HOW FARMS CONTRIBUTE TO SUPERBUGS admin Plantae Labs September 30, 2021

The problem of antibiotics in the animal industry.


People and animals share many things, such as some diseases, bacteria and of course the use of antibiotics. Over the years, farm animals have received not only antibiotics to treat diseases but also, sub-therapeutic dosage as growth promotors to enhance their performance. This practice has triggered the presence of antibiotic-resistant bacteria or “superbugs”. The problem is that these bacteria, once present in the gut of the animals, can contaminate the meat, and be transferred to people.

Fortunately, there is an increase in the awareness of reducing or avoiding the use of antibiotics in the animal husbandry industry. In 2017, The Guardian published an article stating that farming organizations in the UK set targets to reduce the use of antibiotics in raising animals for food. The article says that stopping the widespread overuse of antibiotics in animals could be one of the main ways to decrease resistance in humans (1). One example is the Multi Resistant Staphylococcus Aureus (MRSA), a superbug, multi-host bacteria pathogen spread in hospitals around the world and responsible for thousands of deaths. An extensive study published in Nature (2) shows that a reservoir for these types of bacteria is cows spreading the bug to human populations through milk, meat or through the environment.

The targets.

One of the sustainable development goals of the United Nations is to decrease antibiotic resistance. To achieve this aim, the high level of antibiotics used in food producing animals must decrease, especially in intensive animal production systems (4). However, most farmers are aware of the decrease of productive parameters and increase of disease or death in the animals.

The UK five-year national action plan called “Tackling antimicrobial resistance 2019.2024” targets a 25% reduction in the use of antibiotics in food-producing animals by 2020 and set new objectives for 2025 (3).

Some pilot studies in the field.

A recent study from BCM Veterinary research, shows the effect of removing antibiotics from the diet of pigs. Results showed that pigs treated and not treated with antibiotics show similar performance and no differences in mortality rate. They conclude that the removal of prophylactics in feed-antibiotics is totally feasible alongside improved husbandry (5).

In the 60th conference of the International Meat Industry in 2019, a group from the University of Belgrade reviewed the use of different alternatives to replace antibiotics as preventive and prophylactic agents, especially non-antibiotic growth promotors. One of these alternatives is phytobiotics, which are a novel feed additive derived from herbs, spices and essential oils. These are obtained from natural sources and are not linked with resistance. Moreover, they do not create residues in the meat (6). All these characteristics show that phytogenics are an excellent alternative to antibiotics in animal production.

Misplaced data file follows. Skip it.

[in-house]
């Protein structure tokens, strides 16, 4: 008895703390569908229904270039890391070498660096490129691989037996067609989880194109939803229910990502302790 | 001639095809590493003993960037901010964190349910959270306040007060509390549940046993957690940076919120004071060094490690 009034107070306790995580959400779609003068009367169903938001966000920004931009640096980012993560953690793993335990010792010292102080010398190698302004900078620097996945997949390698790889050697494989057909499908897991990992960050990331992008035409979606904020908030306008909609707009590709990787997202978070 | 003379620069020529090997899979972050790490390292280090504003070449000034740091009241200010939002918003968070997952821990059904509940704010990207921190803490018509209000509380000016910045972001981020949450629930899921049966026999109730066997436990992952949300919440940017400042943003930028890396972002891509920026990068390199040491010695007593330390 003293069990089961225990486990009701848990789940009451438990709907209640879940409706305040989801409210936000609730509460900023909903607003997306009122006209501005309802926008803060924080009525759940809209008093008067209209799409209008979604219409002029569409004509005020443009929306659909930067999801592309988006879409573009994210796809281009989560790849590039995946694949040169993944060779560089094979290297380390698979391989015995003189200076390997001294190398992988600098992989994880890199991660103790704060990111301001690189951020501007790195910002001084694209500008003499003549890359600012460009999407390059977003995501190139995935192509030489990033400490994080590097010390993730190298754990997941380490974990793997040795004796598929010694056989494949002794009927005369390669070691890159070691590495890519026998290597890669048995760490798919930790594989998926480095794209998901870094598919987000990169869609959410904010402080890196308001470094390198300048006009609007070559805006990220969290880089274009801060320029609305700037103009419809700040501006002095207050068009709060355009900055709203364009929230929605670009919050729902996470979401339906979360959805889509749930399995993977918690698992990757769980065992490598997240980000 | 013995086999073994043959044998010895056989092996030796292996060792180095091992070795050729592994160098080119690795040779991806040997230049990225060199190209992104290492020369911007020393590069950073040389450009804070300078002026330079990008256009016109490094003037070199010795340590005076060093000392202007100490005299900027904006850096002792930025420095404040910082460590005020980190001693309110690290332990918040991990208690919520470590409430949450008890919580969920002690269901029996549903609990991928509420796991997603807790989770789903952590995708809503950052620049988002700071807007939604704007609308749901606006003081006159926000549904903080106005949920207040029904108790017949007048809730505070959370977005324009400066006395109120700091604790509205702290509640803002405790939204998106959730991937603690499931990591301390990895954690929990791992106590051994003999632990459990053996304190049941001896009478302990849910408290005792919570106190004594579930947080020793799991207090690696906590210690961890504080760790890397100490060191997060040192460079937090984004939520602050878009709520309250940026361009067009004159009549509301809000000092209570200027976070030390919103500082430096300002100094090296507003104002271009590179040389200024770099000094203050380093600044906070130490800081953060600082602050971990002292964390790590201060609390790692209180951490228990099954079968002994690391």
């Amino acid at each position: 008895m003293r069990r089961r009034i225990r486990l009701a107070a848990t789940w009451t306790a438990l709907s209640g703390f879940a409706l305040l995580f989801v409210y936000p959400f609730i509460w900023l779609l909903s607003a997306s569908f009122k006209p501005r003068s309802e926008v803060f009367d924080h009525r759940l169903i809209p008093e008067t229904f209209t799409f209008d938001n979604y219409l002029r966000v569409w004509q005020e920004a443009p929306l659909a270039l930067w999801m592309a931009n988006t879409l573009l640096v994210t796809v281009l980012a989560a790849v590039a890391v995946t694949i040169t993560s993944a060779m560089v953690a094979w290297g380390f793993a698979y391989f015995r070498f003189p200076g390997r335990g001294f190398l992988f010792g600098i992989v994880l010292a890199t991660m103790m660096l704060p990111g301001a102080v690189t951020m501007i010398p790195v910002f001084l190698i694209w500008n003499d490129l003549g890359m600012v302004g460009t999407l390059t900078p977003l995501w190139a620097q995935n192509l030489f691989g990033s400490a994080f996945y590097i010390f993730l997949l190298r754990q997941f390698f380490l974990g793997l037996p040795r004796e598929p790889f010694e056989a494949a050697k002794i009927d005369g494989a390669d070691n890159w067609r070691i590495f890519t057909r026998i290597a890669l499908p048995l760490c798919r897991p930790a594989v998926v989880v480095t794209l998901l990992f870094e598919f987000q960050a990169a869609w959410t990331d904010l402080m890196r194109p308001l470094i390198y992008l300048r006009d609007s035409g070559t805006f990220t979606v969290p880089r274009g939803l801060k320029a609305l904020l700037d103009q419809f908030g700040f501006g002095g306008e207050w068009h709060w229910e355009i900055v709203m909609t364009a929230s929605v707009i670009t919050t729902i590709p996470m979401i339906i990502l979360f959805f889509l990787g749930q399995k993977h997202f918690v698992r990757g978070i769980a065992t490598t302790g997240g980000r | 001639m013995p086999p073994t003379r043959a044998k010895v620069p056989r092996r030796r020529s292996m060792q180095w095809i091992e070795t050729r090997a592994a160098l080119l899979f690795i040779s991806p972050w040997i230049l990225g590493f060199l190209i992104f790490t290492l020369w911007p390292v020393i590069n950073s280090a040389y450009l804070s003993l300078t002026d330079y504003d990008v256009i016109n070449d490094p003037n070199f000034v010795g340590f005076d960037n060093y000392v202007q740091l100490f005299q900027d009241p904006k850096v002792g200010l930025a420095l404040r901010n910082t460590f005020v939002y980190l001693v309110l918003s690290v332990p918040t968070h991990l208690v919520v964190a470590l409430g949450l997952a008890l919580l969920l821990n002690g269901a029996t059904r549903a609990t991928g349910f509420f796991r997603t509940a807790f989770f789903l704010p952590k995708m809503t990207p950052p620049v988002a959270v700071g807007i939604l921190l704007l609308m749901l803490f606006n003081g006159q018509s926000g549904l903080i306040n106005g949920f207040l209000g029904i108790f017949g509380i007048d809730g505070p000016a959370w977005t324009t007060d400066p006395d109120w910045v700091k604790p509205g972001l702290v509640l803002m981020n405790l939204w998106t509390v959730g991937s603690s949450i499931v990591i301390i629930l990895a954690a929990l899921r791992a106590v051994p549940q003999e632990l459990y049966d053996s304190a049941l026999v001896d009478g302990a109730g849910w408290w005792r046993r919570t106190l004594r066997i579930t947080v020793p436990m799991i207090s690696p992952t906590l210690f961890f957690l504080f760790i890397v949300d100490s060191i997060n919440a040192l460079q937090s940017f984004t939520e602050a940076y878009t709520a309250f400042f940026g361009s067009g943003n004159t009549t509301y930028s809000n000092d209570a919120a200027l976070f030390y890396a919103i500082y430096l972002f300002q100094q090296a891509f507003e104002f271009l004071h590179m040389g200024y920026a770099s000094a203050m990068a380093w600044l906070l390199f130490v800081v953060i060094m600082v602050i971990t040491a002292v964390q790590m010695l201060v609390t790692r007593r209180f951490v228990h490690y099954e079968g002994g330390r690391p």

How can Plantae Labs help?

Some of the most promising phytogenics are our natural extracts based on Saponins. These compounds have an antimicrobial and antiprotozoal capacity due to their membranolytic properties forming an irreversible complex with the cholesterol of the membrane causing cell lysis (7).

In Plantae Labs we have developed natural solutions based on Quillaja Saponaria Molina, an endemic tree from Chile, rich in triterpenoid saponins, which through a special technology of concentration, encapsulation and drying, produce a range of unique ingredients called Feed Sap® and Sap Capsules®.

Several trials in different research centers have been done to prove the anticoccidial effect of our Feed Sap® and Sap Capsules® products, showing promising results when considering the aim of reducing and avoiding the use of antimicrobials in animal husbandry.

If you need more information about our portfolio of ingredients check out this link:

  2. Richardson, E. J., Bacigalupe, R., Harrison, E. M., Weinert, L. A., Lycett, S., Vrieling, M., … & Fitzgerald, J. R. (2018). Gene exchange drives the ecological success of a multi-host bacterial pathogen. Nature ecology & evolution2(9), 1468-1478.
  4. Diana, A., Boyle, L.A., Leonard, F.C. et al.Removing prophylactic antibiotics from pig feed: how does it affect their performance and health?. BMC Vet Res 15, 67 (2019).
  6. R Markovic et al2019 IOP Conf. Ser.: Earth Environ.  333 012029
  7. Actual and potential applications of Yucca schidigera and Quillaja saponaria saponins in human and animal nutrition, P:R Cheeke
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